Turkey 101: Brining, Roasting, and Carving
The first time I ever brined a bird was with Mama over 10 years ago. I had read about it in Cook’s Illustrated. You know those folks like to brine. They’ll brine anything that doesn’t move fast enough. I was pretty curious so we thought we’d give it a try. We tried an overnight brine with salt, sugar, and spices. The bird was moist and tender with the most beautiful caramel-colored golden brown skin.
It was then I decided I would never not brine a turkey. That’s step #1 for Turkey 101.
Spatchcocking seems to be the rage this year and has “changed Thanksgiving forever” according to some sources. A few years ago, I had one of my better ideas that revolutionized our Thanksgiving. It was a small gathering and we just didn’t need a big bird. So, I bought a small bird and brined it overnight as I always do, then I halved it! I cut the backbone out and split it down the breast. It was an absolute revelation – and only took about an hour to cook. Splendid. Something to keep in mind if you need a smaller-than-normal bird and if you don’t want to cook only a breast. (We froze the other half to cook later.)
What’s all this business about brining? Brining – soaking meat in a saltwater solution – is the key to a juicy, tender turkey. Salt causes the food proteins to form a complex mesh that traps the brine so the muscle fibers absorb additional liquid during the brining period. Some of this liquid is lost during cooking, but since the meat is juicier to begin with, it cooks up juicier at the end. It sounds a little complicated, but think of a cup filled “over the rim.”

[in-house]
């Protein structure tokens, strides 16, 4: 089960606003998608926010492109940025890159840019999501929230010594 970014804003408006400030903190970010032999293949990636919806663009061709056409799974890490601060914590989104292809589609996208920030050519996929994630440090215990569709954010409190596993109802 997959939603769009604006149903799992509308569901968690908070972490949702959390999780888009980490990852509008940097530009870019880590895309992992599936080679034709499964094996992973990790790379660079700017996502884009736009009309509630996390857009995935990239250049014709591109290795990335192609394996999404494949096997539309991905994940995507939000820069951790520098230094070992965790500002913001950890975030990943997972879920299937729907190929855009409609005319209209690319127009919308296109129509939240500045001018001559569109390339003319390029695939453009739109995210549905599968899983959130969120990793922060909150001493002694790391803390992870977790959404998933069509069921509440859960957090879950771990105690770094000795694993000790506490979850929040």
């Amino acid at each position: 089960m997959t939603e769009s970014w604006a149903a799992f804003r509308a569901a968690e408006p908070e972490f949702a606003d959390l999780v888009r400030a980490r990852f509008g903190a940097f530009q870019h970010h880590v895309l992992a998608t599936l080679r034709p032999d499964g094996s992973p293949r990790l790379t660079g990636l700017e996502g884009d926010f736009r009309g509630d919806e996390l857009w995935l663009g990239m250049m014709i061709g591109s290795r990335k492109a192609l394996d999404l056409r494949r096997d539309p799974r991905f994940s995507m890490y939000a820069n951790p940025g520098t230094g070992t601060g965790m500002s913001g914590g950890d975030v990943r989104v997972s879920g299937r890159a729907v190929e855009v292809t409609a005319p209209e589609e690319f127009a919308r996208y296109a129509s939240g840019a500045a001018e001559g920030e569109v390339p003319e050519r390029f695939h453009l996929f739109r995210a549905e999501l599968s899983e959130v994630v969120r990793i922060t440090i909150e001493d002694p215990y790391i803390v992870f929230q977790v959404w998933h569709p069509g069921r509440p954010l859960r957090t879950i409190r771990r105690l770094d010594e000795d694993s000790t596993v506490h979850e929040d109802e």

The size of the salt grains used in a brine is very important. Grains of table salt are very fine, while those of kosher salt are larger. The crystals of the two most widely available brands of kosher salt, Morton’s and Diamond Brand, differ. Half a cup of table salt is equal to 1 cup of Diamond Brand kosher salt or 3/4 cup Morton’s kosher salt. My recipes call for Diamond Brand because the conversion is easy at 2:1.
There’s no hard-and-fast rule for brining – it all depends on how long you want to brine. However, keep in mind that the stronger and more concentrated the brining solution and the smaller the piece of meat, the shorter the brining period. A turkey is best brined in a weak solution for a longer period of time. For smaller pieces of meat, my philosophy is to use a strong brine that takes an hour or less.